We're rearranging our current office in order to save money on the lease. This will remove a dozen or so conference rooms from use at the end of this month.

I've been asked to configure these resource mailboxes so that they will not accept any requests after March 31st. I thought there was an option in the EMC to edit the resource policy to do something like this, but I might have just been confused about the Booking Window option. In any case, is there an easy way to accomplish this that doesn't require manually creating a "Not available" meeting in each of these calendars?

  • Since the date is so soon.... If you are automatically accepting bookings, could you not just defer all bookings for that resource to your delegates??
    – john
    Mar 19, 2014 at 17:37
  • ... but I suppose a "hacky" way would be to update the booking window on a daily basis, decreasing the value by one each day. This could be automated.
    – john
    Mar 19, 2014 at 17:40
  • @john We aren't using delegates, all in-policy requests are automatically accepted and out-of-policy requests are denied. I considered adding a delegate, but that just means more work for an over-worked person. I was considering a PS script to decrement the booking window, but I don't think this kind of situation is that unusual that there is no built-in way to handle it.
    – Thomas
    Mar 19, 2014 at 17:42
  • 1
    what is it about putting an event in the calendar that you don't like? That would be the most sensible option.
    – john
    Mar 19, 2014 at 17:44
  • @john, that is what I was thinking. Just create events that reserve those rooms so no new events can be scheduled.
    – Zoredache
    Mar 19, 2014 at 18:53

2 Answers 2


From the comments: I would suggest that your best option is to block-book the rooms, and decline any existing meetings that have already been created past those dates. If you changed the booking window, I believe you would have to change it every day to reflect the number of days remaining.

If you want, something like this should do it:

@("Mailbox 1","Mailbox 2","Mailbox 3") | `
% { Set-CalendarProcessing -BookingWindowInDays <num> -EnforceSchedulingHorizon:$true }

(where <num> is the number of days remaining)

As @TheCleaner suggested, you can do this in one go with an appointment that has all of the rooms invited.

What you're asking for is technically possible with something like EWS, but it would be a lot of work and would probably be complete after the deadline!

  • 2 points for that cmdlet. I know I could invite all of the rooms to an appointment I create, but then I also have that appointment on my calendar as well. I had planned to take full access to the resource mailbox and create the appointment on its own calendar as itself. What I don't know is if a resource mailbox can invite other resources to its own meeting - I simply have never tried it. But I have the list so it looks like I'll be trying it today.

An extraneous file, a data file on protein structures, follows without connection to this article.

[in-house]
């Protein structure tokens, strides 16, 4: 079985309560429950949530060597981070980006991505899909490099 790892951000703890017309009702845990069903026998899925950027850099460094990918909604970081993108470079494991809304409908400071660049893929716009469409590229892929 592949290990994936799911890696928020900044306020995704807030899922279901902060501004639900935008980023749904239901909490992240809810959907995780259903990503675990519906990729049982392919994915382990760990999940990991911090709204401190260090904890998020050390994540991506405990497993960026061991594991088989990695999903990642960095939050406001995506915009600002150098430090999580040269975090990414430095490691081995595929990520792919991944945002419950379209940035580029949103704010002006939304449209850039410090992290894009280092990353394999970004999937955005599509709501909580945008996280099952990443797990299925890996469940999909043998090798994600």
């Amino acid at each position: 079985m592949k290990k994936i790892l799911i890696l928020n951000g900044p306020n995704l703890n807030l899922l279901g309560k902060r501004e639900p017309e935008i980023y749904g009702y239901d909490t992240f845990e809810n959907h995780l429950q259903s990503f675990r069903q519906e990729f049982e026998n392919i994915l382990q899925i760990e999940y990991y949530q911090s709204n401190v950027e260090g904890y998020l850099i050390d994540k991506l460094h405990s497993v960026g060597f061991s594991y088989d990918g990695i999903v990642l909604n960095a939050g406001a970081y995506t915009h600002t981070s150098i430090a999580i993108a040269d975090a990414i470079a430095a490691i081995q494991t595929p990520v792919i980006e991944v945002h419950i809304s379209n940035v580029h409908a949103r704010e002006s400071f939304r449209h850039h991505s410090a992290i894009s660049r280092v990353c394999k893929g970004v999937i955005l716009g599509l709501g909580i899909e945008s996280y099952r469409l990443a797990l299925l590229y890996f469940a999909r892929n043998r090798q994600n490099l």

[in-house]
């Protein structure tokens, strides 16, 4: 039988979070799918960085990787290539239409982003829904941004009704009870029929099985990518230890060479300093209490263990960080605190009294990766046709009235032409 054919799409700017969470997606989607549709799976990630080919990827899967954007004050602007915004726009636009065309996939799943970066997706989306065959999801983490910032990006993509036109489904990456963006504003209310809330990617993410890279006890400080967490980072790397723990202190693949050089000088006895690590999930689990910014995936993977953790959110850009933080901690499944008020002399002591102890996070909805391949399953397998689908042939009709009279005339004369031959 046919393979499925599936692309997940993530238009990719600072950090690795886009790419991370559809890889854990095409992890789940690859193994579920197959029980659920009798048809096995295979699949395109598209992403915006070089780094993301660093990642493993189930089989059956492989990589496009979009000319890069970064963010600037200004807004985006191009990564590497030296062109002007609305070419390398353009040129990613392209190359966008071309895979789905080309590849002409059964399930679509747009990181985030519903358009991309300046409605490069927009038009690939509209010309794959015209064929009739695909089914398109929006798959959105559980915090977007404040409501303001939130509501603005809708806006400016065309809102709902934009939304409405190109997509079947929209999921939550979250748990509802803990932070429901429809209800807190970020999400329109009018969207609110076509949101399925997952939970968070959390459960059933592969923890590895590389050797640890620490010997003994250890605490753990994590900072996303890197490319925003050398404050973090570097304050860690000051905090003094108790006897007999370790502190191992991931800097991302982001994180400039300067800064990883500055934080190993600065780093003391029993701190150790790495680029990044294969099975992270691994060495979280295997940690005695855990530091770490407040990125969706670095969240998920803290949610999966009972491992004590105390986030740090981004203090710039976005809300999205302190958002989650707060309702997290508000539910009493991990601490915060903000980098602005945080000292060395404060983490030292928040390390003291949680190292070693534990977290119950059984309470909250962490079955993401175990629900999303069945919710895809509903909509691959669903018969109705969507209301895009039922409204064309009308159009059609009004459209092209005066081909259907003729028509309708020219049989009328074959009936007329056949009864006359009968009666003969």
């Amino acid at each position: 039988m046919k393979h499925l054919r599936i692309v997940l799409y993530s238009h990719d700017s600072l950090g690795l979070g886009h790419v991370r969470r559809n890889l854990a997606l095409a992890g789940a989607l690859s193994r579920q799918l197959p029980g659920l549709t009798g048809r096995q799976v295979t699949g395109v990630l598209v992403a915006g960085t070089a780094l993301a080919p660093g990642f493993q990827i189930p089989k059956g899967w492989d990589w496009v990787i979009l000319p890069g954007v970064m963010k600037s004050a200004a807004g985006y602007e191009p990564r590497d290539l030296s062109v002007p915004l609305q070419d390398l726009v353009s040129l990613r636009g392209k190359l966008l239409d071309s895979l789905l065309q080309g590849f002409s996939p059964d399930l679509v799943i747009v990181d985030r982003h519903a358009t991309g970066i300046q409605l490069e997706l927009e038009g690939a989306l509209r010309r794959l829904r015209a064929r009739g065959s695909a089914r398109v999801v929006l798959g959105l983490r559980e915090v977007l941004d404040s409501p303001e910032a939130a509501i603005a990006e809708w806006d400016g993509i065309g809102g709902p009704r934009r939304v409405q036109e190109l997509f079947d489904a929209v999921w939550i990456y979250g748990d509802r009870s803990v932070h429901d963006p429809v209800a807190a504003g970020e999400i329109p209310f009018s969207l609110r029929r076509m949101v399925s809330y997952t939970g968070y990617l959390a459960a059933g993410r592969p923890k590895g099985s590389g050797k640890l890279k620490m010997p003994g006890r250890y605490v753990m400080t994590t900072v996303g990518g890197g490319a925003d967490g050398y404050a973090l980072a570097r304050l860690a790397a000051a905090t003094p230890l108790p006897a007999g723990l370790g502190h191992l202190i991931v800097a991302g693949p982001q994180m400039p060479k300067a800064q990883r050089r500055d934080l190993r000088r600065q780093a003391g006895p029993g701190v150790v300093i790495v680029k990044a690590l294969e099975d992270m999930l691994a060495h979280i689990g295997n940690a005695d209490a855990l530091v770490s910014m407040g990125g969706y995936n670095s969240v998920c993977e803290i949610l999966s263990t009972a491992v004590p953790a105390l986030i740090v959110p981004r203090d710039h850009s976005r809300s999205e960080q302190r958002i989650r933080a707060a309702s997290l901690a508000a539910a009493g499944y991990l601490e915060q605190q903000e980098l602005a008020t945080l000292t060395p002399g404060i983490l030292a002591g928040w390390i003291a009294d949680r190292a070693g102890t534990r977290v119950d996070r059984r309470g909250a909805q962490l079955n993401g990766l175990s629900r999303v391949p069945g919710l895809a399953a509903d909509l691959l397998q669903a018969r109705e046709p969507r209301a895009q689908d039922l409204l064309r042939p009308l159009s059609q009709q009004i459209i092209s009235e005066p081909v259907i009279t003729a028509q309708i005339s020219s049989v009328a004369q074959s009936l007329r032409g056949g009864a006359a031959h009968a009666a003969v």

– Thomas
    Mar 20, 2014 at 14:34

Change the booking window to 12 days today, then send out a global email that states what is going on.

This isn't as difficult as you might think...why? Because the conference rooms won't even be physically available after March 31st. Which means even if someone two weeks ago booked a recurring meeting that extends all the way to October, that organizer and the attendees should be bright enough to not try and physically use that space when the time comes and will realize (hence your global email heads up) that they should('ve) changed the meeting to a different resource/room.

If you really want to, you can catalog all the meetings past 3/31 and let the organizers know, but that's a PITA if there are a lot of meetings scheduled and the organizer can do their own legwork.

Finally, you could set a policy/delegate on the resource going forward for the next 2 weeks. Isn't that big of a deal and helps prevent silly people that don't read your global announcement.

  • Never underestimate the ability of a corporate executive to ignore company comms notices and book a conference room they're not supposed to. Never underestimate the power of habit. Certainly never underestimate the power of end-user ignorance. There are 100 reasons why an admin might want to prevent scheduling in Exchange, not the least of which is because my boss told me to. My question is specifically if there is a hidden policy setting for this functionality. Adding a delegate adds workload to whoever has to manually approve requests.
    – Thomas
    Mar 19, 2014 at 20:49
  • 1
    True, but for the next week and a half...not so bad. There's not a hidden policy setting or PS cmdlet that allows a resource to deny anything past a certain date. There might be a 3rd party solution, but I haven't checked for one. I do like John's idea though of simply booking the rooms past 3/31 but it doesn't handle the existing bookings if any.
    – TheCleaner
    Mar 19, 2014 at 20:52
  • I concur that booking them is the next best option to a built-in deny feature. With everyone moving around and after several rounds of layoffs, everyone is already overworked. Otherwise I'd not mind taking the time to block of each calendar one at a time.
    – Thomas
    Mar 19, 2014 at 21:04
  • You can block them all at once. Just add multiple resources to a single calendar event. Should be a 5 minute fix if you want to go that route. Assuming they aren't already booked. You might have to allow them to be double booked in the EMC (allow conflicts) first.
    – TheCleaner
    Mar 19, 2014 at 21:19

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